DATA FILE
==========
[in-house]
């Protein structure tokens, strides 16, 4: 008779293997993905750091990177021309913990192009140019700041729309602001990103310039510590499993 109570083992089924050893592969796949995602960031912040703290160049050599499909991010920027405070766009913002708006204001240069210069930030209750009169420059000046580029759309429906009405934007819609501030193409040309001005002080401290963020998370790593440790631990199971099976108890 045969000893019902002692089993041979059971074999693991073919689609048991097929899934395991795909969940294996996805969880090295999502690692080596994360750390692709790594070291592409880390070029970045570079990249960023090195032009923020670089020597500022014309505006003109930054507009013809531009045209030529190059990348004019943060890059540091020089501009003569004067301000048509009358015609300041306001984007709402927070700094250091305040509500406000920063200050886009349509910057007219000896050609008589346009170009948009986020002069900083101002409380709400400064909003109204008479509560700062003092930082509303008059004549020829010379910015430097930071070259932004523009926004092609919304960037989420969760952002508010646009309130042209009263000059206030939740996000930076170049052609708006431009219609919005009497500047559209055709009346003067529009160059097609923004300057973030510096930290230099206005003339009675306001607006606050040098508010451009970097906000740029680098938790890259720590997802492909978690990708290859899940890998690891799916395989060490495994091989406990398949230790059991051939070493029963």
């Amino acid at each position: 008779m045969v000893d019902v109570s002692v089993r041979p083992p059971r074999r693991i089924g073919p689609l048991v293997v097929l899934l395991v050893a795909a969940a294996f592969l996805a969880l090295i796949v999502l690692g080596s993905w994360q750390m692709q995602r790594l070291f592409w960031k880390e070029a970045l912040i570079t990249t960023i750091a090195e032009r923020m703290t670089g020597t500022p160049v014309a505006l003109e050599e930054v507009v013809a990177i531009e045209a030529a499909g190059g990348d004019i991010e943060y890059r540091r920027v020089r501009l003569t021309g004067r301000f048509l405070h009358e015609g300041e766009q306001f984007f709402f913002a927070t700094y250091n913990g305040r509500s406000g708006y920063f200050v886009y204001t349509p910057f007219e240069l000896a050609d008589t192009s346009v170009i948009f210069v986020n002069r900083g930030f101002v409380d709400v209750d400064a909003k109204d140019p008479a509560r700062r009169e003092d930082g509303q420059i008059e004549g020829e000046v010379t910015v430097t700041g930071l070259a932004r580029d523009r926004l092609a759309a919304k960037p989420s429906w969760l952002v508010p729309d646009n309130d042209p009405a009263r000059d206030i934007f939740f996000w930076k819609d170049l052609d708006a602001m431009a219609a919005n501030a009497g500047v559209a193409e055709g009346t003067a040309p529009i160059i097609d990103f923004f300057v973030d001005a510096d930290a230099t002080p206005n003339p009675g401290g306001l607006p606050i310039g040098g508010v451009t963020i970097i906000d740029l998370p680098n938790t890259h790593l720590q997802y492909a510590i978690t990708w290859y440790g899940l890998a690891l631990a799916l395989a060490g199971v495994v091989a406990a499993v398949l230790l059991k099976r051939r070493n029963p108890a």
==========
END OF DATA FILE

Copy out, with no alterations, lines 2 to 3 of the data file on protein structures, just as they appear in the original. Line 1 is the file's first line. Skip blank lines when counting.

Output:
């Protein structure tokens, strides 16, 4: 008779293997993905750091990177021309913990192009140019700041729309602001990103310039510590499993 109570083992089924050893592969796949995602960031912040703290160049050599499909991010920027405070766009913002708006204001240069210069930030209750009169420059000046580029759309429906009405934007819609501030193409040309001005002080401290963020998370790593440790631990199971099976108890 045969000893019902002692089993041979059971074999693991073919689609048991097929899934395991795909969940294996996805969880090295999502690692080596994360750390692709790594070291592409880390070029970045570079990249960023090195032009923020670089020597500022014309505006003109930054507009013809531009045209030529190059990348004019943060890059540091020089501009003569004067301000048509009358015609300041306001984007709402927070700094250091305040509500406000920063200050886009349509910057007219000896050609008589346009170009948009986020002069900083101002409380709400400064909003109204008479509560700062003092930082509303008059004549020829010379910015430097930071070259932004523009926004092609919304960037989420969760952002508010646009309130042209009263000059206030939740996000930076170049052609708006431009219609919005009497500047559209055709009346003067529009160059097609923004300057973030510096930290230099206005003339009675306001607006606050040098508010451009970097906000740029680098938790890259720590997802492909978690990708290859899940890998690891799916395989060490495994091989406990398949230790059991051939070493029963």
């Amino acid at each position: 008779m045969v000893d019902v109570s002692v089993r041979p083992p059971r074999r693991i089924g073919p689609l048991v293997v097929l899934l395991v050893a795909a969940a294996f592969l996805a969880l090295i796949v999502l690692g080596s993905w994360q750390m692709q995602r790594l070291f592409w960031k880390e070029a970045l912040i570079t990249t960023i750091a090195e032009r923020m703290t670089g020597t500022p160049v014309a505006l003109e050599e930054v507009v013809a990177i531009e045209a030529a499909g190059g990348d004019i991010e943060y890059r540091r920027v020089r501009l003569t021309g004067r301000f048509l405070h009358e015609g300041e766009q306001f984007f709402f913002a927070t700094y250091n913990g305040r509500s406000g708006y920063f200050v886009y204001t349509p910057f007219e240069l000896a050609d008589t192009s346009v170009i948009f210069v986020n002069r900083g930030f101002v409380d709400v209750d400064a909003k109204d140019p008479a509560r700062r009169e003092d930082g509303q420059i008059e004549g020829e000046v010379t910015v430097t700041g930071l070259a932004r580029d523009r926004l092609a759309a919304k960037p989420s429906w969760l952002v508010p729309d646009n309130d042209p009405a009263r000059d206030i934007f939740f996000w930076k819609d170049l052609d708006a602001m431009a219609a919005n501030a009497g500047v559209a193409e055709g009346t003067a040309p529009i160059i097609d990103f923004f300057v973030d001005a510096d930290a230099t002080p206005n003339p009675g401290g306001l607006p606050i310039g040098g508010v451009t963020i970097i906000d740029l998370p680098n938790t890259h790593l720590q997802y492909a510590i978690t990708w290859y440790g899940l890998a690891l631990a799916l395989a060490g199971v495994v091989a406990a499993v398949l230790l059991k099976r051939r070493n029963p108890a």